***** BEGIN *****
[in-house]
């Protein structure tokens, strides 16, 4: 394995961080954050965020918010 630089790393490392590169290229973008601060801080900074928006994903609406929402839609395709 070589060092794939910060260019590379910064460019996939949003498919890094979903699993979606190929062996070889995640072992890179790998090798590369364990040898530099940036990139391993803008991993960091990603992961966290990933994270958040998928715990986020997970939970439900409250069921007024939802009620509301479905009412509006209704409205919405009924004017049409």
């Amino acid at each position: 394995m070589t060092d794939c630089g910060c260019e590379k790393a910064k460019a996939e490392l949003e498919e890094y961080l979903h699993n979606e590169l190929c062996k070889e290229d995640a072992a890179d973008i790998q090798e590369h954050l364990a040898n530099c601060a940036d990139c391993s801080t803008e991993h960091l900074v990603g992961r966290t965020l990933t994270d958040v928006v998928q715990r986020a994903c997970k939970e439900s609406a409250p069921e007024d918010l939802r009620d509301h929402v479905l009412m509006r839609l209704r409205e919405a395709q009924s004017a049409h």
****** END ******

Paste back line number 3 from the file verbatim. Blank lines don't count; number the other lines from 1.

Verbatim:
């Amino acid at each position: 394995m070589t060092d794939c630089g910060c260019e590379k790393a910064k460019a996939e490392l949003e498919e890094y961080l979903h699993n979606e590169l190929c062996k070889e290229d995640a072992a890179d973008i790998q090798e590369h954050l364990a040898n530099c601060a940036d990139c391993s801080t803008e991993h960091l900074v990603g992961r966290t965020l990933t994270d958040v928006v998928q715990r986020a994903c997970k939970e439900s609406a409250p069921e007024d918010l939802r009620d509301h929402v479905l009412m509006r839609l209704r409205e919405a395709q009924s004017a049409h």